Now, what and whom could Lewis be talking about here except the present retreat of the CIO and the complete capitulation of Murray and the other CIO leaders. He could not be talking about the AFL and Bill Green. There has been no retreat on their part; they stand today where they have stood for half a century. The miners, says Lewis, “are the vanguard of the American labor movement, the shock troops of our economic establishment.”

The most far-reaching action of the present convention, of course, was the vote to withdraw from the CIO. The split was prepared, it is now clear, long before the convention convened. It must be said, too, that the split did not take place because the CIO owes the UMWA $1,650,000 and refuses to pay. The split did not take place because – in the words of John Owens, speaking of certain CIO leaders – “out of their hypocritical lips come sentimental mouthings about the members of our union, then they puke up from their foul stomachs asinine statements about the president of our union.” Nor did it occur because the CIO distributed the following document among the UMWA locals:

“The officers and members of the United Mine Workers of America, representing more than ______ thousand employees of the ______ company, wish to express our sincere thanks for the recognition and voice in the national affairs which you have given labor in our country by setting up the combined War Labor Board stop We want you to know that we stand with you and our Vice-President Philip Murray to the fullest extent of our ability in the prosecution of the war to defeat Hitlerism and all it stands for stop Again we find ourselves in disagreement with John L. Lewis in his refusal to enoperate with you and our government during these critical times stop Carry on we are with you without limitations.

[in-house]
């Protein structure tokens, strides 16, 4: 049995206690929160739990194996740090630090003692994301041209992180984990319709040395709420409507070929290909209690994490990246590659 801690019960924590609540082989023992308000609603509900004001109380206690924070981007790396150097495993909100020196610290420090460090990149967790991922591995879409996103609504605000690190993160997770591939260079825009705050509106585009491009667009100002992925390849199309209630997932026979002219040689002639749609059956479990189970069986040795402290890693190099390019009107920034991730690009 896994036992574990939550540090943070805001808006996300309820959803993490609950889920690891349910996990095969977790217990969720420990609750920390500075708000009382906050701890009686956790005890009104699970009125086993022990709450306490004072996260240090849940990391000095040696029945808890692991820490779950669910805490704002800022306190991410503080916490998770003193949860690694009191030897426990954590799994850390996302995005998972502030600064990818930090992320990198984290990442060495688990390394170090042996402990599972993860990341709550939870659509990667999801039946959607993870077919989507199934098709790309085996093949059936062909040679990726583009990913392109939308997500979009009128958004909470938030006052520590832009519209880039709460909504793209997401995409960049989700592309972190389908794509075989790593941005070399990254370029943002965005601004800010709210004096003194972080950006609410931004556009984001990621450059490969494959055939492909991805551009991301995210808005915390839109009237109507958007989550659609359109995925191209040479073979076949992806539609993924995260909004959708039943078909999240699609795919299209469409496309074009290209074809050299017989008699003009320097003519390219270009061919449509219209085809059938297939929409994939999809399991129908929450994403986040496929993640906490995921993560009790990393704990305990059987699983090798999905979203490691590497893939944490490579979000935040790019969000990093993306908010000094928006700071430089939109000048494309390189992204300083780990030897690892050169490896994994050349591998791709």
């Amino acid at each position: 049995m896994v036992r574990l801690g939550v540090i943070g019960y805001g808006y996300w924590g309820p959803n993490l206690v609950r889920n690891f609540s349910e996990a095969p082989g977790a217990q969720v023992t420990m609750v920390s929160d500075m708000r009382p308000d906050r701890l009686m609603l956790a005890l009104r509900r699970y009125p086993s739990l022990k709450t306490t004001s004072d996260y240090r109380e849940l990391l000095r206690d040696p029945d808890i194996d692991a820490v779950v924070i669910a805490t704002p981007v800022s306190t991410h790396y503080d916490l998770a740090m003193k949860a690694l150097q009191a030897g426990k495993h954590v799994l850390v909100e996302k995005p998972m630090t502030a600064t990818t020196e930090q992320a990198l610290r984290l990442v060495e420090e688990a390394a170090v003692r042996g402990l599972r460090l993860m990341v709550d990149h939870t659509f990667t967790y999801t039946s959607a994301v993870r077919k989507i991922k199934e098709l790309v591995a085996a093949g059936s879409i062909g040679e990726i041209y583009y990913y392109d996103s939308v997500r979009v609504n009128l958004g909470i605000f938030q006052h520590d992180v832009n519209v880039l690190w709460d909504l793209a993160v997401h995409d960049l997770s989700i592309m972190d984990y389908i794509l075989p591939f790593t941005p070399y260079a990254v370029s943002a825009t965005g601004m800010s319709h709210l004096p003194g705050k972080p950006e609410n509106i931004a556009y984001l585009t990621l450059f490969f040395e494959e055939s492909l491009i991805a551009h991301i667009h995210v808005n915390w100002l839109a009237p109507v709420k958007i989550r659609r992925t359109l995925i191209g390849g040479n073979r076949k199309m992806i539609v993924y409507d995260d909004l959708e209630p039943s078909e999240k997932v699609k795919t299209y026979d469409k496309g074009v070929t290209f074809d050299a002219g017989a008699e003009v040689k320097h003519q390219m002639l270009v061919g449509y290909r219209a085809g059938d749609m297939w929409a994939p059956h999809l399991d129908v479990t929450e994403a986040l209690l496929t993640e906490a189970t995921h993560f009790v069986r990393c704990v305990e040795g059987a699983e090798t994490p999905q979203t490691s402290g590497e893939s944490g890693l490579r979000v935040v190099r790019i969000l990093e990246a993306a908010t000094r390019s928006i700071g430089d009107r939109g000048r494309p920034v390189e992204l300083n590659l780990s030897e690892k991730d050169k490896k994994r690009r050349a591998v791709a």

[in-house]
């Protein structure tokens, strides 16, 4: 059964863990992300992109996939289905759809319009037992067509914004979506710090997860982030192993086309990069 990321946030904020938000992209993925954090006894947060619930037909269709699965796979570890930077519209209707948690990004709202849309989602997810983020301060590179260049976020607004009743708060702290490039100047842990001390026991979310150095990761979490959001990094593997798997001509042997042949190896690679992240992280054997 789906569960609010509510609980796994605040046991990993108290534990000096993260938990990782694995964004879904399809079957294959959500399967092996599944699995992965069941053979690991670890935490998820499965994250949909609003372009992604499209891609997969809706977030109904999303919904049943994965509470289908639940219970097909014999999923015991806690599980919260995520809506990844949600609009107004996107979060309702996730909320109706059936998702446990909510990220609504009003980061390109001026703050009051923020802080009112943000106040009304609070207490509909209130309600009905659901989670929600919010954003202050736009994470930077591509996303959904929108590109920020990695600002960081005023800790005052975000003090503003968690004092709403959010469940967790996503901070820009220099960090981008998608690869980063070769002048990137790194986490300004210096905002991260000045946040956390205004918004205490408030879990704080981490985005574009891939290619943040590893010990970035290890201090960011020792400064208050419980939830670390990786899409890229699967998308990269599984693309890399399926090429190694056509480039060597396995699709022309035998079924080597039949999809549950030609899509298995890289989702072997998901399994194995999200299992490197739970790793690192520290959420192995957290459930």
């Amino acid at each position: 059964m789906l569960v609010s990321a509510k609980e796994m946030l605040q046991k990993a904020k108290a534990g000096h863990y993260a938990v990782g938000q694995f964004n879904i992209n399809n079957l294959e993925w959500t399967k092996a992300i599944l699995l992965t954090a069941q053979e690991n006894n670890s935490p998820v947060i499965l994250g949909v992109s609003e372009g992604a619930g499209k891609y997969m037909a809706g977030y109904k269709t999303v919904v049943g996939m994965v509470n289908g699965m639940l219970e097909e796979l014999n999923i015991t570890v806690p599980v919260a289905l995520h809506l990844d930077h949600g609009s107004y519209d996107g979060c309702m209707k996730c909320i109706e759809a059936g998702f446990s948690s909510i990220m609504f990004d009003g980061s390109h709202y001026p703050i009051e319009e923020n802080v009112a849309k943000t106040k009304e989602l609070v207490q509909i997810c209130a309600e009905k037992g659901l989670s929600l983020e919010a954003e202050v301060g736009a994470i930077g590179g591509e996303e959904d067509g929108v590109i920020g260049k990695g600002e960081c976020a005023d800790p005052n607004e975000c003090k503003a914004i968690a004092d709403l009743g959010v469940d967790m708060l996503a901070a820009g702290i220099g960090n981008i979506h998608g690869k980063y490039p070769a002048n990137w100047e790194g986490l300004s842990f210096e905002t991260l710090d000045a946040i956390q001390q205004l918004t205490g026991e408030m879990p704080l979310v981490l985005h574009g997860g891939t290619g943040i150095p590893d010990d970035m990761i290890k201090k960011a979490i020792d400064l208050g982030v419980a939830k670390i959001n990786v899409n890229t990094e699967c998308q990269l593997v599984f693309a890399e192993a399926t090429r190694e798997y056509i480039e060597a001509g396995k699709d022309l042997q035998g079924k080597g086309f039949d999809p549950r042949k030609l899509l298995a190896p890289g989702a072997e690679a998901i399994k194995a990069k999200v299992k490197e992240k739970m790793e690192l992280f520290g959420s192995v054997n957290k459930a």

“Signed: Local ______ UMWA

“Note: District Directors: Have your local unions send this telegram via night letter to the President of the United States just as soon as possible. Mail copies of the telegram, after it has been sent, to ... (Murray and Lewis).


“Fraternally yours,
Assistant Director.”

The split is not due to a personal quarrel between Lewis and Murray or for the reason that “Lewis is a power-crazed czar.” A Negro delegate to whom I talked penetrated right to the heart of the situation when he said: “If you ask me, it’s Roosevelt.” That is, at the bottom of this split is the hand of Franklin D. Roosevelt. Beneath all the window dressing and the anti-CIO fireworks that exploded in the convention is the Second World Imperialist War.

The split between the AFL and the CIO was a clear and unmistakable (to everyone except Bill Green) revolt against craft unionism and for industrial unionism. The causes of the present split in the CIO are somewhat obscure but they can be discovered. They go back to the fall of 1940, when Lewis made the speech for Willkie. The rift widened when Lewis joined Hoover and America First.